In the aftermath of the Westgate Mall attacks, a delicate interplay between sensitive forensic information, human rights, human stories and the perilous nature of emergency responses hangs in the balance. As more devastating details unravel, Kenyans reflect on what happened that day and on their fear, bravery and fragile hope. By KATE STEGEMAN.
By now, startling, often tragic and at times gruesome images of the events surrounding the Westgate mall terror attack have filled countless newspapers and social media platforms.
In-depth analysis as well as narrative accounts of armed gunmen, scores of victims, frightened people, the strategic use of politicised violence, hostage taking, and camo-clad soldiers have been carried across the world’s media.
There are also more tempered glimpses of less overt hostility – video footage of billowing smoke, scenes of blood-tinged feathers from pillows carried by customers trapped in department stores, abandoned pushchairs and multi-level escalators, of hands in the air.
The Al-Shabaab attack saw the violation of basic human rights as well as instilling fear and a security crisis in Kenya.
As the crisis entered its 12th day, and in the wake of mounting allegations of government bungling, obfuscation and security failures, official state reports conflict with those supplied by the Kenyan Red Cross.
Kenyan political activist, Robert Alai, told the Daily Maverick this week that there are conflicting reports and confusion surrounding the number of people affected by the massacre.
“We still don’t know what to believe about the death toll. The numbers range from 61 to 67 or 69. Bodies are still unaccounted for. Some have been found in hospitals and morgues, but what about other places?” asks Alai.
“Their relatives need answers. Earlier this week official figures of missing people went down to 39, but as government has not been clear, there is still mistrust of numbers, so this may not be accurate”.
The Kenyan government is accused of evading questions about intelligence failings but Interior Minister, Joseph Ole Lenku, has consistently maintained the information is confidential and cannot be released to the public. Earlier this week Lenku went on the record saying that Kenyan police did not have any outstanding missing persons reports, which prompted the anger of many Kenyans.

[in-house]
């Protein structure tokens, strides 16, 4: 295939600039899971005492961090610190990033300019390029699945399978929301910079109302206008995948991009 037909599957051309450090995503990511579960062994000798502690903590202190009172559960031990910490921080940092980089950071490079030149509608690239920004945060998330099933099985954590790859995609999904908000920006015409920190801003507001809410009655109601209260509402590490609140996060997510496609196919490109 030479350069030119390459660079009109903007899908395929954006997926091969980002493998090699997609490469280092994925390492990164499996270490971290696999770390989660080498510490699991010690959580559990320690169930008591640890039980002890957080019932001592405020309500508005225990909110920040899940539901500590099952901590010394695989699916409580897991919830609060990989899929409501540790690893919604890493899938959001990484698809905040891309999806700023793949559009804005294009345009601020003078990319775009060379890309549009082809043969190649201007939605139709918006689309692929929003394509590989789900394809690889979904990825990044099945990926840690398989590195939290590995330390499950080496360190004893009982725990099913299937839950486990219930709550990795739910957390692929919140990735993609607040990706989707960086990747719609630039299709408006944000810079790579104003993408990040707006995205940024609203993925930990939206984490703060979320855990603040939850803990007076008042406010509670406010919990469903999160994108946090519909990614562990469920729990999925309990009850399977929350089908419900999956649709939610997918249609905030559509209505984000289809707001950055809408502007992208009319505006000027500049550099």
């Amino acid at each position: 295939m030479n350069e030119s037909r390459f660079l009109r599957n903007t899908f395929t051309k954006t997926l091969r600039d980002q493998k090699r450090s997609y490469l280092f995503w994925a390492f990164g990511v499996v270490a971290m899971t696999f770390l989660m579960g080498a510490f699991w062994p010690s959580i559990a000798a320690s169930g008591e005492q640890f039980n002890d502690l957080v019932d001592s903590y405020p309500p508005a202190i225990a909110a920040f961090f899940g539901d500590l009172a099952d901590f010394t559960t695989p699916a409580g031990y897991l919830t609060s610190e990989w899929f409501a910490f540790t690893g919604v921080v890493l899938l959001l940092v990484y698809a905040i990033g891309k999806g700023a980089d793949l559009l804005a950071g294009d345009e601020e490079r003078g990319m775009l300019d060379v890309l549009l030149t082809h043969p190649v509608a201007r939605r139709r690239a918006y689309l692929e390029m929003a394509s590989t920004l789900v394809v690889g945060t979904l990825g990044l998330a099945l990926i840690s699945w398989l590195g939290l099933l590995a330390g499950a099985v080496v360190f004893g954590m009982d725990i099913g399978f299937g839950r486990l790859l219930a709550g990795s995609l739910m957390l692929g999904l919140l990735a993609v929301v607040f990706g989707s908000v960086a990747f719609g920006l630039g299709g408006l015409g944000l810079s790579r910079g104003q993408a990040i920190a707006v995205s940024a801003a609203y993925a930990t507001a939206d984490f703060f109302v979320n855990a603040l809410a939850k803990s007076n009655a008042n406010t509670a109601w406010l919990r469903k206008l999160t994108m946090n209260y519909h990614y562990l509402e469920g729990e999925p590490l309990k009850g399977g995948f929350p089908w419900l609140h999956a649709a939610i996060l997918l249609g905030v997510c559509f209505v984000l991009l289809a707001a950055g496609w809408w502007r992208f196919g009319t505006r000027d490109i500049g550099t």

Amid the unanswered questions and unaccounted bodies, there are also numerous stories of courage and resourcefulness – of Kenyan’s who pushed back against the violence and misleading information plaguing their society.
Robert Mburu is one of those people. He managed to break down barriers, both literal and figurative, in a desperate attempt to secure the safety of his sister, Dorcas Mwangi, trapped inside the mall.
During a telephonic conversation with the Daily Maverick this week, Mburu shared a highly detailed account of his involvement in the siege.
For Mburu, it all started with a confused phone call. At approximately 13:30 on Saturday, 21 September, while inside a bank 130 kilometers away from Nairobi, he heard that his sister had, minutes earlier, made a frantic call, pierced “with screaming and gun shots”, to their mother. She was at Westgate mall.
“I soon realised it was an emergency. I was in a state of panic, I was feeling so helpless and worried about my sister but I still drove my car to the mall as fast as I could,” says Mburu.
“I started getting information from friends [on WhatsApp] that it was a hostage situation… that gunmen were in Westgate, the whole mall was being held up and it someone confirmed… Al-Shabaab were involved”.
En route, Mburu sent a series of SMSes to his sister asking her: “Where are you… are you safe?” It took her nearly half an hour for her to reply that she was. “I texted her back to say ‘Don’t jeopardise your safety, don’t expose yourself… only text me when can’, ” says Mburu.
Once at the mall he ran to the police perimeter at one of the main entrances. “Even though the barricade was 200m away you could still hear gun shots. Ambulances were rushing in. I found my dad and mum and told them she had texted that she was hiding somewhere in Nakumat market,” says Mburu.